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Ryder Hesjedal

​Ryder Hesjedal, cyclist (born 9 December 1980 in Victoria, BC). Ryder Hesjedal is a retired Canadian professional cyclist, and the first Canadian to win a Grand Tour race with his victory at the 2012 Giro d’Italia. He competed in international races between 1998 and 2016, first in mountain biking and then in road racing, and represented Canada at three Olympic Summer Games.


Henry Dearborn

Henry Dearborn, doctor, soldier, politician, military figure in the WAR OF 1812 (b at North Hampton, New Hampshire, 1751; d at Roxbury, Massachusetts, 6 Jun 1829). Dearborn studied medicine and began a practice in Nottingham Square, New Hampshire.


Gordon Manley

Gordon (John) Manley. Pianist, b Vancouver 1 Aug 1915, d New York 1 Jan 1968. His early training in Vancouver was followed by study in New York with Sigismund Stojowski, at the Mannes School, and with Egon Petri.


Spider Robinson

Spider Robinson, novelist, short-story writer, columnist (b at New York, NY 24 Nov 1948). An award-winning SCIENCE FICTION writer, Spider Robinson was educated at the State University of New York and moved to Canada in 1973.


Lunar New Year in Canada

The Lunar New Year — also known as the Spring Festival, Chinese New Year, Tet for Vietnamese Canadians, or Solnal for Korean Canadians — is celebrated in Canada and several other countries. It is one of the largest celebrations for Canada’s Chinese population, it is also celebrated by Canadians from Vietnam, Korea and Southeast Asia. Although it is not a statutory holiday in Canada, many Asian Canadian businesses are closed or have reduced hours for the occasion. Since 1 June 2016, this celebration has been recognized as an official holiday in Canada.


First Nations in New Brunswick

There are 15 First Nations in New Brunswick. First Nation is one of three groupings of Indigenous people in Canada, the other two being Métis and Inuit. Unlike Métis and Inuit, most First Nations hold reserve lands, and members of a First Nation may live both on and off these reserves. While the term First Nation can describe a large ethnic grouping (e.g. the Mi’kmaq Nation), in other cases it is synonymous with the term band, a word originally chosen by the federal government and used in the Indian Act. The word band describes smaller communities, such as the ones listed below. Many First Nations prefer the term First Nation over band. In terms of larger ethnic groupings, First Nations in New Brunswick are Mi’kmaq or Wolastoqiyik.


Catholicism in Canada

The Greek word katholikos means "general" or "universal." It refers most commonly to the Christianity that is in communion with the pope and the Church of Rome, that is, the beliefs and practices of a Catholic Church. The modern ecumenical movement often refers to all Christians as sharing in the church's Catholicism, which is derived from the universal headship and reign of Christ. In the 2011 National Household Survey (NHS), 12,810,705 Canadians identified as Catholic.


Pierre-Herman Dosquet

Pierre-Herman Dosquet, Sulpician missionary, 4th bishop of Québec (b at Liège, Belgium 4 Mar 1691; d at Paris, France 4 Mar 1777). After serving with the Sulpicians and priests of the Missions étrangères, Dosquet was named administrator of the diocese of Québec in 1729 and coadjutor bishop in 1730.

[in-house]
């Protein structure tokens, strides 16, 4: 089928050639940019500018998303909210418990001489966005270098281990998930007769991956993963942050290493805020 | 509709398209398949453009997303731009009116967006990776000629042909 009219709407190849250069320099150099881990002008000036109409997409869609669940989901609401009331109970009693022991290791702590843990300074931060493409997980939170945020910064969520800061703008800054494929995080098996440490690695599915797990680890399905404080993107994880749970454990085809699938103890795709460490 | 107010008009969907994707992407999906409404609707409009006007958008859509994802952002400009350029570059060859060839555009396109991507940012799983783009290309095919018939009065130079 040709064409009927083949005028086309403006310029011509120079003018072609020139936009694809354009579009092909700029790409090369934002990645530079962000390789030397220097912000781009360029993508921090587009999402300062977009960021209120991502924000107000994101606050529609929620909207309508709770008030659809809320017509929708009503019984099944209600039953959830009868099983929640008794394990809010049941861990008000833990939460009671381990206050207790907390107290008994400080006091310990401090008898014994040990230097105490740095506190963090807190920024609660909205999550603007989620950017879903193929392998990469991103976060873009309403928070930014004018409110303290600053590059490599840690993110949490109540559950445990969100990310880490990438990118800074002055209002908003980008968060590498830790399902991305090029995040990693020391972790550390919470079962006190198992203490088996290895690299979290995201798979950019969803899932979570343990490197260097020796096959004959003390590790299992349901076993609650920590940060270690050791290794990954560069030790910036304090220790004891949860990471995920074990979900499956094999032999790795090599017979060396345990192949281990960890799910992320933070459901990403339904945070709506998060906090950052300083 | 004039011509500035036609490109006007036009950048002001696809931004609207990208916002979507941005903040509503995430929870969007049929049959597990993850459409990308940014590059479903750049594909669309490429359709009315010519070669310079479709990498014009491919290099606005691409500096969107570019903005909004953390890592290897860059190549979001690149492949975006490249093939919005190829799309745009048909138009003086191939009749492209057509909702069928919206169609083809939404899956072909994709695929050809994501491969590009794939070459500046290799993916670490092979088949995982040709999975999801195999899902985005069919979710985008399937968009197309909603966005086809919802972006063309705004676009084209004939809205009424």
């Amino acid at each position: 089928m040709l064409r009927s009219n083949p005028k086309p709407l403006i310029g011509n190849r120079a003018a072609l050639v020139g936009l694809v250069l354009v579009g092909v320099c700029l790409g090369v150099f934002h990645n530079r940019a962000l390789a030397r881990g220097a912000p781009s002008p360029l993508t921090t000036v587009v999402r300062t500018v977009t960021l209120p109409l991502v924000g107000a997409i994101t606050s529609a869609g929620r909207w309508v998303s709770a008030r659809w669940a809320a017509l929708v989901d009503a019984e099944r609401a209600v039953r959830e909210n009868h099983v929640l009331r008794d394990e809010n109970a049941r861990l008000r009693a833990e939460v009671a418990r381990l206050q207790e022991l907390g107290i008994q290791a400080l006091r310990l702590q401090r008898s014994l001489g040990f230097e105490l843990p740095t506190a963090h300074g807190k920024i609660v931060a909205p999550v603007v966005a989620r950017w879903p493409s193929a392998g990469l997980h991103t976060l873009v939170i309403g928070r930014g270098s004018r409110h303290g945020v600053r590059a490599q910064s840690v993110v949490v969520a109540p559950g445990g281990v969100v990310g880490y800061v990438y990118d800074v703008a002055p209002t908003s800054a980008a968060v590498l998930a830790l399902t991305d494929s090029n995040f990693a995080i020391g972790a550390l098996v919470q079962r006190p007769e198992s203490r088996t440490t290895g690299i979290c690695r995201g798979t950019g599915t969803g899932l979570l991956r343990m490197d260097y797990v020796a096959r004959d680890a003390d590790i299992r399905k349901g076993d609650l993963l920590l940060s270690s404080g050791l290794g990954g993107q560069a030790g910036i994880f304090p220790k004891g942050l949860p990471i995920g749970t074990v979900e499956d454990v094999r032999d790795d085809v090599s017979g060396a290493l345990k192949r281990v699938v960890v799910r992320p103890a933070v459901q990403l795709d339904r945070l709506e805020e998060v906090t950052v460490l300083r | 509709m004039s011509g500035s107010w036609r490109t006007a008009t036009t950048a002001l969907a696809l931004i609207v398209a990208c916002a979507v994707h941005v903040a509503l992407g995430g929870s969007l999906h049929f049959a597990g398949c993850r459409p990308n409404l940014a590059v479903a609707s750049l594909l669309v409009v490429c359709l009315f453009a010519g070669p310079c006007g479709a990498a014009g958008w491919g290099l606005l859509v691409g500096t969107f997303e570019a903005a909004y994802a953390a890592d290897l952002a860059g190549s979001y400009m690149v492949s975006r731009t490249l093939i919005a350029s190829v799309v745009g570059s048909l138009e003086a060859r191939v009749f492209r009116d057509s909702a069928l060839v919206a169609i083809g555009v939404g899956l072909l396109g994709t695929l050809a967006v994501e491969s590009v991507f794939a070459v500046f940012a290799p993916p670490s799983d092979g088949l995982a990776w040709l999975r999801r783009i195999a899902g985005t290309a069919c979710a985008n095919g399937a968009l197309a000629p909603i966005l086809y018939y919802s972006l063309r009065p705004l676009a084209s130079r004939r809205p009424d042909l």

Gino Quilico

He made his debut 8 Jun 1977 as Mr Gobineau in a production of Menotti's The Medium by COMUS Music Theatre, Toronto.


Elizabeth Lawrie Smellie

Elizabeth Lawrie Smellie, nurse (born 22 March 1884 in Port Arthur, ON; died 5 March 1968 in Toronto, ON). Elizabeth (Beth) Smellie wrote that she had been “occasionally addressed as Colonel, Doctor, Matron, Sister, or Miss Smellie” — each title revealing different aspects of her life and career. She served as a nursing sister during the First World War, rose through the ranks as a matron and then assistant to the matron-in-chief of the postwar army nursing service. She left the military to take public health courses, teach at the McGill University School for Graduate Nurses, and work for the Victorian Order of Nurses (VON) before becoming the VON’s chief superintendent. The Canadian Army asked Smellie to return as matron-in-chief of its nursing service for the Second World War, as well as organizer of a new army division, the Canadian Women’s Army Corps. (See also Nursing.)


Christa Deguchi

Christa Deguchi, judoka (born 29 October 1995 in Nagano, Japan). Christa Deguchi is the only Canadian ever to win a gold medal at the World Judo Championships. The Japanese Canadian judoka won the bronze medal at the 2018 World Judo Championships in Baku, Azerbaijan, and a gold medal at the 2019 World Championships in Tokyo, Japan. Deguchi competes in the women’s 57 kg weight class and is a member of the Kyodokan Judo Club in Lethbridge, Alberta. She was considered one of Canada’s top athletes heading into the postponed 2020 Olympic Summer Games in Tokyo.


Jean Pelletier

Jean Pelletier, O.C., O.Q., journalist and politician (born 21 January 1935 in Chicoutimi, Québec; died 10 January 2009 in Québec City). Jean Pelletier was mayor of Québec City from 1977 to 1989 and was Jean Chrétien’s chief of staff from 1991 to 2001.


Claude Ferragne

​Claude Ferragne (born 14 October 1952 in Montréal, Québec) is an athlete who competed in the high jump at the track and field events of the Olympic Summer Games.


Jean-Paul Sévilla

For the Jeunesses musicales du Canada (Youth and Music Canada), Sévilla toured Canada 1961-2 as a member of a trio and 1962-3 as a solo recitalist and taught at the JMC Orford Arts Centre. He made his US debut in 1961, his Mexican debut in 1964, and his South American debut in 1967.